Meat and Fish

This difference between land and sea impacts the creatures they each host. Meat is representative of something more distant from G‑d, more brute and crass.

By contrast, fish are just a bit more spiritually sensitive, not as materially base as meat.

In what context does this subtle, Kabbalistic difference between these two menu options make any difference?

Well, as a Jew, there’s actually surprising relevance. You see, in Jewish thought, the act of eating food is not just something we do to survive another day; rather it’s something that when carried out properly has much purpose and meaning. When you eat breakfast not just because you enjoy cereal, avocado toast, or oatmeal, but because you’re looking to be energized for another day of kind acts, religious service, and other such positive ventures, then the simple act of eating is elevated into something holy. Instead of being a hedonistic thing to feed the body and the flesh, it’s a sacred act that transforms and sublimates the food you eat.

And here is where the spiritual nature of the food you eat is relevant: the coarser and more material something is, the harder it is to properly transform into something holy. Of course, with proper intention you can transform (almost) anything you eat into something purposeful (provided it’s kosher), but the spiritual challenge can be greater with some foods more than others.

It is in this context that is stated that meat is “baser” than fish. In other words, it’s harder to sublimate.

(Interestingly enough, this explains why Jews traditionally eat fish before meat, as any Shabbat dinner menu testifies: first we approach the food that is spiritually easier to sublimate, and having mastered that, we move on to the harder stuff.)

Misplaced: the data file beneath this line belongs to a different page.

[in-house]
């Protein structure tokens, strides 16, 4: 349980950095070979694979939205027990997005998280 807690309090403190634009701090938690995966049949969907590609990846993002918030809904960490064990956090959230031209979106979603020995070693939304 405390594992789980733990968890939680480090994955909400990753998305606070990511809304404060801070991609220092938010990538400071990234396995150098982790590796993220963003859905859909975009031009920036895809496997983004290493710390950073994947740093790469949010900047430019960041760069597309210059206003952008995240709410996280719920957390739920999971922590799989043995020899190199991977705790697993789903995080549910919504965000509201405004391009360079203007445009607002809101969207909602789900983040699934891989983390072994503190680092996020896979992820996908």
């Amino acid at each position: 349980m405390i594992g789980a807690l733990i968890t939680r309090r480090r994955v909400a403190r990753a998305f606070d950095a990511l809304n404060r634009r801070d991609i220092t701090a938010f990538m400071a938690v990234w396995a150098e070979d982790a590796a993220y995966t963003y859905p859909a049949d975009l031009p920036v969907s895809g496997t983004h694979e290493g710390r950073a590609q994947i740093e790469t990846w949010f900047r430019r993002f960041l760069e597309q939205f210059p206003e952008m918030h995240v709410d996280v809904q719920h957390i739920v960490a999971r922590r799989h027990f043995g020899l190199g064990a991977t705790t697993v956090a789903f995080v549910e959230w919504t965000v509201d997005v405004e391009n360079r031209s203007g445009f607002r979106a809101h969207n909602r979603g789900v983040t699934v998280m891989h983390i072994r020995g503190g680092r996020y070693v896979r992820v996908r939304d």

Moses’s Push: Hedge Your Bets

Now we can understand why Moses pushed for the Israelites to eat fish: he was nervous that the people lacked the spiritual mettle to eat something as fleshy as meat with purpose. To hedge that spiritual risk, Moses wanted the people to receive fish instead—an easier proposition.

Ultimately, G‑d gave them meat, but there’s much to learn from Moses’s approach.

The meat and fish of which Moshe spoke are metaphors for the broad spectrum of things we interact with every day.

G‑d has tasked us with an important mission on this earth: to take everything we interact with and transform it into something holy. Whatever we eat, wear, own, or play with—it’s eminently possible to utilize it in a meaningful way that elevates a mundane, random interaction into a purposeful and divine touchdown. Raunchy television is really out of the question, but there are other, more benign matters on the spectrum of life, of course.

Given that extraordinary opportunity and power, some may be tempted to take it all the way, to tackle some pretty nasty stuff and make something holy out of it. After all, if you have the superpower of making a steak dinner into something as holy as Yom Kippur prayers, why not go all the way!

With this attitude, you can fool yourself into thinking that you’re immune to the spiritual risks lurking in certain parts of the neighborhood. “Nah, I can be friends with them, because I will be a positive influence on them, and I will make our interactions into something incredibly meaningful. I can watch this movie and cull spiritual life lessons from it without getting distracted by the indecency,” you say.

While these are noble intentions, you must be aware of the risk involved and, like Moses, hedge your bets. “Do not bring me to a test” we say in the morning prayers, and while you may be spiritually gifted with incredible transformational capabilities, sometimes, it’s best to be humble and stick with something safe.

Pass the sushi, please.4